Mark Keohane, in his Monday morning Independent Media and IOL Sport World Cup watch column, applauds a wonderful moment in Springbok World Cup history.
Take a moment to enjoy the fact that the Springboks are in the World Cup final for the first time since 2007. Celebrate the Bokke on this glorious of South African sporting Mondays.
The Boks, 19-16, winners against Wales, won for the first time in five Tests against Wales but crucially won for the third successive time in World Cups against the Welsh Dragons.
Wales were belligerent and tough. The Boks had to be at their brutal best to subdue a Welsh team that found belief in the final quarter and for a few anxious moments threatened to take the game away from the Springboks.
The Boks, courtesy of the imposing Damian de Allende, broke the try-scoring shackle and at 16-9 seemed to have the momentum. But the Welsh, so improved in the Warren Gatland tenure, refused to go away. They came back stronger, set up a penalty after 20 phases, opted for the scrum and scored to level the match 16-all.
My Springbok matches at this World Cup have dovetailed with being the Master of Ceremonies at #BokTown in Cape Town’s Waterfront. The support and passion for the Springboks remains powerful and seductive. The capacity audience at #BokTown played every one of those last 10 minutes as if they were on the field. It was glorious to experience and to witness and it showed just how much pride has been restored to the Boks in the past 18 months.
Take the biggest of bows Rassie Erasmus and his leadership team. Equally, South African Rugby Union president Mark Alexander and CEO Jurie Roux for bringing back Erasmus from Ireland where he was coaching Munster.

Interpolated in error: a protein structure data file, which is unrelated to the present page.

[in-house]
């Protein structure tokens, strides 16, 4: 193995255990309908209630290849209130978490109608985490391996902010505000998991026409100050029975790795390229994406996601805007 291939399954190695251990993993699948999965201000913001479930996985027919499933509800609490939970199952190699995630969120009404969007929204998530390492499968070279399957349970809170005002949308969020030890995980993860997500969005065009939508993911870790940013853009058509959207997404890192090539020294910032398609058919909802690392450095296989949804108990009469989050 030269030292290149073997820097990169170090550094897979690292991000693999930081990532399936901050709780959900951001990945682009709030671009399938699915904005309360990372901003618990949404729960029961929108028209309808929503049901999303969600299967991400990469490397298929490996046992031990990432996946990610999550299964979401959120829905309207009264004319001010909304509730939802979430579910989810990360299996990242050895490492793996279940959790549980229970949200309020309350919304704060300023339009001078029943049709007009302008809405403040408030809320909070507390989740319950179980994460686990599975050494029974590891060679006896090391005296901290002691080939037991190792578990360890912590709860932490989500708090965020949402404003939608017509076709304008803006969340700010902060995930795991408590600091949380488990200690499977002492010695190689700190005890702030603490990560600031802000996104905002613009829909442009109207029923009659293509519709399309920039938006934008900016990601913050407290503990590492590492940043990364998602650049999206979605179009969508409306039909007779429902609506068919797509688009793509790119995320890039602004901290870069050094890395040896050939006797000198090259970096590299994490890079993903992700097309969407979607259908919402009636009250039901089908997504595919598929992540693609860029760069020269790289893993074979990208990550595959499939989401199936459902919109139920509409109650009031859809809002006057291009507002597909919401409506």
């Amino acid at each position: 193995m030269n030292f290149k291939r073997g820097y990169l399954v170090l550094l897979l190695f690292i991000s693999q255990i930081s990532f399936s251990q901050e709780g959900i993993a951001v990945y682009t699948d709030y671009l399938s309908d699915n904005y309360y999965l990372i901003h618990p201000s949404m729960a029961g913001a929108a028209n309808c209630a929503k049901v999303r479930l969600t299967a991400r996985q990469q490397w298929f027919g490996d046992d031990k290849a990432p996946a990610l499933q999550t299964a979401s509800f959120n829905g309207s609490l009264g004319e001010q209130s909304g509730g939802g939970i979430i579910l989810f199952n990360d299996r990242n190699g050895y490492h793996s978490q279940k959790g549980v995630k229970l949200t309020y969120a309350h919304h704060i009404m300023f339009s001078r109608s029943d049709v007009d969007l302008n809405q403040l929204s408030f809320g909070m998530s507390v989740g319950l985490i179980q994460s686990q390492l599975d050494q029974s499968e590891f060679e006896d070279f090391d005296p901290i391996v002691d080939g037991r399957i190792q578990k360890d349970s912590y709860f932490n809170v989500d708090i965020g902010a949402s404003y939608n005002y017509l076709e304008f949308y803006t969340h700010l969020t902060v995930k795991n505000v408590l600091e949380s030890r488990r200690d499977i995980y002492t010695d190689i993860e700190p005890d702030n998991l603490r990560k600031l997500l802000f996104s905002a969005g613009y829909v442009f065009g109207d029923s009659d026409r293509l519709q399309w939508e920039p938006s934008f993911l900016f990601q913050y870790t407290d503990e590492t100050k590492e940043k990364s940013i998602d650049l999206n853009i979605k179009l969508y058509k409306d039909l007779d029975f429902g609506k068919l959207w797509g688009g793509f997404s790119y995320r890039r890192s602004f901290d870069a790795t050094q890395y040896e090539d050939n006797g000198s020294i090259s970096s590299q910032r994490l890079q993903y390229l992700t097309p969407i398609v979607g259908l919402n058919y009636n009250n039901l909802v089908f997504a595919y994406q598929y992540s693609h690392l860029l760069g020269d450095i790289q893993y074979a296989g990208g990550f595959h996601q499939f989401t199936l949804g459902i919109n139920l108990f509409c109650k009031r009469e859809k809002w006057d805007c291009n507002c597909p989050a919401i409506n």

South Africa’s win against Wales was as much a testimony to Erasmus’s ability as a selector and tactician as it was to the bravery and technical mastery of the Springboks, when it comes to playing to the collective strengths of the squad.
Some may argue the Boks won ugly, but for me there was nothing ugly about how they advanced to the final.
I had them to win by four points and I also had England to win by four points. All of last week, in each World Cup watch column, I wrote that there was so little between the four semi-final teams that no match result could be described as shocking. I backed a South Africa versus England final from the outset of the tournament because both teams had the best packs and enough class in the backs to last the distance.
It has proved to be the case.
The Springboks forwards substitutes were immense. Vincent Koch’s late scrum effort, Malcolm Marx’s impact and Frans Steyn’s experience were just three examples of how Erasmus got his match 23 selections so right.
Captain Siya Kolisi was so strong in the tackle. Ditto, Pieter-Stef du Toit and Duane Vermeulen.
Handre Pollard, voted the best player in the world at u20 level, stood the tallest when asked to kick the Boks to victory.
Pollard kick proved the difference against an opponent whose performance demanded respect.
England lay in wait, but for just one day, let the focus be on Sunday’s win.